Of course, nine times out of ten, he wasn't the one waking up in a hospital bed these days. Sometimes it was Michael, who made little fuss about his circumstances; once in a while it was Rick, who always looked confused at his location and even more confused that his teammates were there keeping watch. But more often than not it was Billy, who'd wake up and complain about scratchy sheets and mattresses that were ruining his spinal alignment and the constant barrage of noise—
Billy, lying in a pool of blood, Casey remembers. Billy, head jerking a little with each chest compression.
Billy, dead, sightless eyes pointed up at the sky.
Casey's eyes shoot open, and he's moving, trying to get off the bed even before he's aware of what he's doing. Because Billy was hurt in the explosion, Billy was dead, and Casey has to find him, to help him, to make sure the Scot is still around to annoy him with inane chatter and intentionally off-key singing for another couple decades at least.
There are hands on his shoulders, firm yet gentle, pushing him back down toward the mattress, and it's only then that Casey registers Michael's face above him. "You need to calm down, Casey, or they're going to put you under again," Michael warns, voice gentle and face tired.
Casey feels a dull throb in his side, registers it, and then promptly ignores it. "Billy—"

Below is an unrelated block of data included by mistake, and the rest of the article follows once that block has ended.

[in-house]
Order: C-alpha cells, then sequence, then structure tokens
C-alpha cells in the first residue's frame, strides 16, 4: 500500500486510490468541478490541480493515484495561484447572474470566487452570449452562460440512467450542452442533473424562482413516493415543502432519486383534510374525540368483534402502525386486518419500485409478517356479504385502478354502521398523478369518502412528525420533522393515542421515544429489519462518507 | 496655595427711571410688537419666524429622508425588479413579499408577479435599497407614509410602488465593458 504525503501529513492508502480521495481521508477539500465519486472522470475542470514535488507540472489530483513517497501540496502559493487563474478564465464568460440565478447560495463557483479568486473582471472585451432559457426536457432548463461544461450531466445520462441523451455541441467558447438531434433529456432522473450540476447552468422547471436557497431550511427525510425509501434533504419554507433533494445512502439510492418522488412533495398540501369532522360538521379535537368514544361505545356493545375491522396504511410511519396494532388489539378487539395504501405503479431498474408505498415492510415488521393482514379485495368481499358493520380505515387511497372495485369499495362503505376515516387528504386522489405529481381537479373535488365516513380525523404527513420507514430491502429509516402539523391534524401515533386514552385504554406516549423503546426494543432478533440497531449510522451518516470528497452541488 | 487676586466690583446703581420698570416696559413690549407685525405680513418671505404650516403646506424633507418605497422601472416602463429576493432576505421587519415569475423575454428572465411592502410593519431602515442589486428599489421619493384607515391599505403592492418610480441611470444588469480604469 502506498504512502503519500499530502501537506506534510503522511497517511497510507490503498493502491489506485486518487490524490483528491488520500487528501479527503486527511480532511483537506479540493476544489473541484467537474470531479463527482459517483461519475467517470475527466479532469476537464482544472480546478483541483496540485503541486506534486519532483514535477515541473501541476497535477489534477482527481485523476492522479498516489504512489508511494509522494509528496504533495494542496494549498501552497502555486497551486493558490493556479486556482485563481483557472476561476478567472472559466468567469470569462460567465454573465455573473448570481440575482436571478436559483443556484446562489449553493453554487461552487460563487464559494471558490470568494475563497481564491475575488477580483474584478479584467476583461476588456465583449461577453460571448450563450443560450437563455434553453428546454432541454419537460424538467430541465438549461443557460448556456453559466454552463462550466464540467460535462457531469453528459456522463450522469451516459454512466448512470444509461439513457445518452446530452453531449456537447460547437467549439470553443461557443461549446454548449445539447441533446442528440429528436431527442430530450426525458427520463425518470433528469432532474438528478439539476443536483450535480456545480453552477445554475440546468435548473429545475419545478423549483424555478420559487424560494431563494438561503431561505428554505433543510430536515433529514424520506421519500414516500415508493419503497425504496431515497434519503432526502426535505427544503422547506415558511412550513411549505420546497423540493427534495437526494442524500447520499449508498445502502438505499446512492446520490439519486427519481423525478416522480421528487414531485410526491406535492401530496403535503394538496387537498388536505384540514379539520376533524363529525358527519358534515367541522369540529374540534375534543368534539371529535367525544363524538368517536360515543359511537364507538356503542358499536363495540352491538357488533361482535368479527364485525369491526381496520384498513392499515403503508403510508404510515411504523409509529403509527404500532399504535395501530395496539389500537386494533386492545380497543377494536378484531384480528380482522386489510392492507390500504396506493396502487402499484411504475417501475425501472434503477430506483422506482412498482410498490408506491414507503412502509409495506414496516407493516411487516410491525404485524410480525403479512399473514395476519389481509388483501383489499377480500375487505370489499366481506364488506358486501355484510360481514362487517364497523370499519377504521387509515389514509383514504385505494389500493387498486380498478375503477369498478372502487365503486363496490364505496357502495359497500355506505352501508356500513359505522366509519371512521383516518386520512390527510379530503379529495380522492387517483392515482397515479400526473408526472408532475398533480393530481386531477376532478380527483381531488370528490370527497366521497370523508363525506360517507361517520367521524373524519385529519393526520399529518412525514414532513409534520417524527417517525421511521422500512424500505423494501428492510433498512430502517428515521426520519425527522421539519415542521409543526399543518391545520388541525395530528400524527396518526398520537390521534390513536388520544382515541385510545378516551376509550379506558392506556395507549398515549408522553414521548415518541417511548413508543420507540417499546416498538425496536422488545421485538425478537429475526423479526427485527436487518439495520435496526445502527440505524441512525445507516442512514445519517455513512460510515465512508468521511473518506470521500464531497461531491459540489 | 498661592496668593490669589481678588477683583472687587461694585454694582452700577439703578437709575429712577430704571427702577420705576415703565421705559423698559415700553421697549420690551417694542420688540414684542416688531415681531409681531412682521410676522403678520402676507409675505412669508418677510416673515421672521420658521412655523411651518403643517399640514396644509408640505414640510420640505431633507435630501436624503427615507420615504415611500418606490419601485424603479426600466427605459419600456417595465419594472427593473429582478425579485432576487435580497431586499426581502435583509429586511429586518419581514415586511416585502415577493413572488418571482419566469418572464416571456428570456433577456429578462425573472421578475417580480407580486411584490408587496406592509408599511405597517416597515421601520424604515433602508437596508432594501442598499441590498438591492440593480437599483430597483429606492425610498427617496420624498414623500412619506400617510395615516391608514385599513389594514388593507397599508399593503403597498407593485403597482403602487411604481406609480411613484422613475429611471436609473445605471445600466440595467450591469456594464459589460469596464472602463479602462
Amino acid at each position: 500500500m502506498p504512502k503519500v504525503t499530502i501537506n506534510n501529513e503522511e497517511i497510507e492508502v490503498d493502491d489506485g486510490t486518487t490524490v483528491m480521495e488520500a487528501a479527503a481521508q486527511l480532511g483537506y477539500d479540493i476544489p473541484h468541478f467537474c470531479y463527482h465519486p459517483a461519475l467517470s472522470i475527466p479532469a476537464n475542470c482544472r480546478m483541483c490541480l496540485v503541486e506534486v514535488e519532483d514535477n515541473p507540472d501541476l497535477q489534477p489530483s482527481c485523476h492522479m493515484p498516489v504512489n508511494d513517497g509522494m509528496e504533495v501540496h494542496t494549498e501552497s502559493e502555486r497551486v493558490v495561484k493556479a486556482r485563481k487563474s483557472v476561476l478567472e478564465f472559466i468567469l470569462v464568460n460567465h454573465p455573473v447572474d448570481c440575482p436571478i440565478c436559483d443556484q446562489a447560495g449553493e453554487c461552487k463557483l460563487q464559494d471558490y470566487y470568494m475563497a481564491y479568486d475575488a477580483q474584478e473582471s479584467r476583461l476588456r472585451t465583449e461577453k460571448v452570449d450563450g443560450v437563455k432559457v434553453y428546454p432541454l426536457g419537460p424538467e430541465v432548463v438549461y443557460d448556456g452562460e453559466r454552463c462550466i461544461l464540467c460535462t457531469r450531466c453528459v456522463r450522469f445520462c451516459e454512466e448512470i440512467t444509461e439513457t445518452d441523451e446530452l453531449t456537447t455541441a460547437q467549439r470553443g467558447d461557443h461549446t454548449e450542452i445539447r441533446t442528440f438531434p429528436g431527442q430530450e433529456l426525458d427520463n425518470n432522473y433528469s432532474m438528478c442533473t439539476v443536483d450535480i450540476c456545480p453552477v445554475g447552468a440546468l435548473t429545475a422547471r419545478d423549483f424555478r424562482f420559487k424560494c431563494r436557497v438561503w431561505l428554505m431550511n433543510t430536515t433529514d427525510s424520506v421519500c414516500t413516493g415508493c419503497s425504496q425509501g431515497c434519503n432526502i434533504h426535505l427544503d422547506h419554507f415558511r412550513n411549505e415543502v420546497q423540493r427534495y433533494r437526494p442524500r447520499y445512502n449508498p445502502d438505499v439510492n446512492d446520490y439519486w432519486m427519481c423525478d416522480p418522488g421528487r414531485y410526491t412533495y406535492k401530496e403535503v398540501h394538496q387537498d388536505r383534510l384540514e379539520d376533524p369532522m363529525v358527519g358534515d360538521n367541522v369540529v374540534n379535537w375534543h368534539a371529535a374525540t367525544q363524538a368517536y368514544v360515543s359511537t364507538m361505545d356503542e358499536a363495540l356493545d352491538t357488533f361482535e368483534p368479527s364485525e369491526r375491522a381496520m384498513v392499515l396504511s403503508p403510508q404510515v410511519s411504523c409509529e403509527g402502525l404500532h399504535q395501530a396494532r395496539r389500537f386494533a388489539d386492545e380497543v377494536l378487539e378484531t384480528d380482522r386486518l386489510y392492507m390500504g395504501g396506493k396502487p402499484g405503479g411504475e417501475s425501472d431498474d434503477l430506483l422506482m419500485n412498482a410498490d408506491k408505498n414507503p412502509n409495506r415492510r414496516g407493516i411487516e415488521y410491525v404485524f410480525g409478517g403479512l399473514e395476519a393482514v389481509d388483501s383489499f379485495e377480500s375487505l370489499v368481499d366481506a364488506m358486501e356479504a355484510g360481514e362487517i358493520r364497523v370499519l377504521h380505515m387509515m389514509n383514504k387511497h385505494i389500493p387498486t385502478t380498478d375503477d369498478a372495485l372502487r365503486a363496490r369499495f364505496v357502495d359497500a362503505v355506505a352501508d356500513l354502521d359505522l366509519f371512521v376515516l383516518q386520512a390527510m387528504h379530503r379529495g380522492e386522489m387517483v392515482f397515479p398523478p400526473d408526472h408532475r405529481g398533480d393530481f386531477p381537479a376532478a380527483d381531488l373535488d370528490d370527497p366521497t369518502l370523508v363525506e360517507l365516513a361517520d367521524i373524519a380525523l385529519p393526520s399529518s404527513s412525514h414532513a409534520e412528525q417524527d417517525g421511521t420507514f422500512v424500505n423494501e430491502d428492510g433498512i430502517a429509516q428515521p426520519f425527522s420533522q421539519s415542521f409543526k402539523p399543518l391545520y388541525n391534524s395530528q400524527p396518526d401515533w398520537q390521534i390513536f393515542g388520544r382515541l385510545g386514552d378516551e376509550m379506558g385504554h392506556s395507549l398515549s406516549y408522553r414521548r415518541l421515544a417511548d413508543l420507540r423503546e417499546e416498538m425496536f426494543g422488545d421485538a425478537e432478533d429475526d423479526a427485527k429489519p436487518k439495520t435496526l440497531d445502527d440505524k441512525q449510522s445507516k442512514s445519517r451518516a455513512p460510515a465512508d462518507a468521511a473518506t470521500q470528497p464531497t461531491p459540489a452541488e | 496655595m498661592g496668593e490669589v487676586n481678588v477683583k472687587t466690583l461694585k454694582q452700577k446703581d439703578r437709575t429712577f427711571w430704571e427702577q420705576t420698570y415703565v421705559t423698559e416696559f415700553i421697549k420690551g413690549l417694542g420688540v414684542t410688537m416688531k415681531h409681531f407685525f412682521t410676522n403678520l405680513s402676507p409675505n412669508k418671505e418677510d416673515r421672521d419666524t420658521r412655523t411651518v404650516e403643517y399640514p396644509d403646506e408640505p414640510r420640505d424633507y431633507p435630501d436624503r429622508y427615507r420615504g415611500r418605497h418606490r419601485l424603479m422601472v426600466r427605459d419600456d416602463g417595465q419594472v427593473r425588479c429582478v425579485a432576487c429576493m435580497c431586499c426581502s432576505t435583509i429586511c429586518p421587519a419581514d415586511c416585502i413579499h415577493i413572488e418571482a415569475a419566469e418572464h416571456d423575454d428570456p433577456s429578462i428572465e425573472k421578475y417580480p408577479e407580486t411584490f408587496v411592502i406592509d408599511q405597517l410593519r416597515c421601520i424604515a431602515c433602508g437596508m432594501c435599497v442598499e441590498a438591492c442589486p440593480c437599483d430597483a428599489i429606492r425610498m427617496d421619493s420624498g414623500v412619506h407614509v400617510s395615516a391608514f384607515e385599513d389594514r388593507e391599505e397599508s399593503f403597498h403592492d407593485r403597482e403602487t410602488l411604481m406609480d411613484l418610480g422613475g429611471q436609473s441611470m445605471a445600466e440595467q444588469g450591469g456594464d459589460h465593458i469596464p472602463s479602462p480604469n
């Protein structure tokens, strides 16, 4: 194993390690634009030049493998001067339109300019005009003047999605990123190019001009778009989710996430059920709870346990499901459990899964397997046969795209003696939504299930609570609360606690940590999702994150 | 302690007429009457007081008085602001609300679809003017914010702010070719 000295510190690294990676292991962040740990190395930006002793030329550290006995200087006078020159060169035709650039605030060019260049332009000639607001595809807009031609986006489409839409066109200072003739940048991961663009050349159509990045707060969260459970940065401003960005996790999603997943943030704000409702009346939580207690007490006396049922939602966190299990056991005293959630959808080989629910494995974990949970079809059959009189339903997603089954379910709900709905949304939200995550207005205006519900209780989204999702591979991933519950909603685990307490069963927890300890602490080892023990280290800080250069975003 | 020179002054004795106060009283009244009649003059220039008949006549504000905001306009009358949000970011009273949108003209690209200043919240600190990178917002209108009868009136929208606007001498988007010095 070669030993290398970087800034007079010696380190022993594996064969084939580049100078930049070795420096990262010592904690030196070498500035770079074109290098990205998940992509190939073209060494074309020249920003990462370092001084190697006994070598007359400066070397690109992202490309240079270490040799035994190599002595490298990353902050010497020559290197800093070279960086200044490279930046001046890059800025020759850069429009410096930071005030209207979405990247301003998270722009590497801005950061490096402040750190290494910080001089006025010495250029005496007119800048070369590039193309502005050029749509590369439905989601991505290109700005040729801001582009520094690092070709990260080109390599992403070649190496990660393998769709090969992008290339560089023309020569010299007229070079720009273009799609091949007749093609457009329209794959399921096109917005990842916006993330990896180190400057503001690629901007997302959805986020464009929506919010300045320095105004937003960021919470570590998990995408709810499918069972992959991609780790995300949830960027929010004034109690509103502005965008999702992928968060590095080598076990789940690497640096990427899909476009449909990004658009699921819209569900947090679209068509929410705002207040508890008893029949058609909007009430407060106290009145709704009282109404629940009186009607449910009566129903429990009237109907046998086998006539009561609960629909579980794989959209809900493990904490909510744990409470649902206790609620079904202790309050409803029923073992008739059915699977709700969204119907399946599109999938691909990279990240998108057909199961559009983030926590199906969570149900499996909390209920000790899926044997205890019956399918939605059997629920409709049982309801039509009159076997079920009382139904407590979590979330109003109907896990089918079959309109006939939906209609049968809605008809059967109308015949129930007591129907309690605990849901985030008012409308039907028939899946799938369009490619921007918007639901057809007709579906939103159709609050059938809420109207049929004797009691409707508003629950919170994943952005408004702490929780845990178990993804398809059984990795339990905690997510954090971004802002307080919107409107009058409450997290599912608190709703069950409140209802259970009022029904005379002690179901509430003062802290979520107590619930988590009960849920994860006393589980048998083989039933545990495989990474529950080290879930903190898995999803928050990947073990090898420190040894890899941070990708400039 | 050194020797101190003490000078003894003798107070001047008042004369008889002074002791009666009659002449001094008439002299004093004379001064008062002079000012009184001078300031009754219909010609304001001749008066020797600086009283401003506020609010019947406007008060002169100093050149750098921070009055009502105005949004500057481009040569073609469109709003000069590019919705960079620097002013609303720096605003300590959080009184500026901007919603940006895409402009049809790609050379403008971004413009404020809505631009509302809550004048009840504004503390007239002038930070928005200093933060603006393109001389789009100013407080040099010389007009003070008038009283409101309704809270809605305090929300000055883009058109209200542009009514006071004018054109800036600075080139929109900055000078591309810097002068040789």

"—Is fine. Martinez is sitting with him," Michael replies, keeping a firm grip on Casey's shoulders until he relaxes back into the bed.
Casey blinks a few times as Michael settles back in his chair. He's moving stiffly — probably the aftereffects of being tossed around by a bomb, Casey decides — and he's wearing the jeans and t-shirt he keeps in his overnight bag that stays at the office for emergencies. Judging by the thin layer of stubble on his face, Casey figures he's been out for a day, maybe a little longer.
Then he realizes he doesn't know how he got from the sidewalk outside Langley to a hospital bed with a side that aches as if he's been stabbed. "What happened?"
"In addition to tearing up half your face and your ACL, you had a piece of shrapnel in your side you failed to tell us about," Michael replies, one eyebrow lifting slightly.
Casey lifts his own eyebrow, lightly probing at the area beneath the papery gown. He can feel a wad of bandages. "Huh."
Michael folds his arms. "I take it you didn't know."
"I had other priorities at the time," Casey replies shortly. "How's Billy?"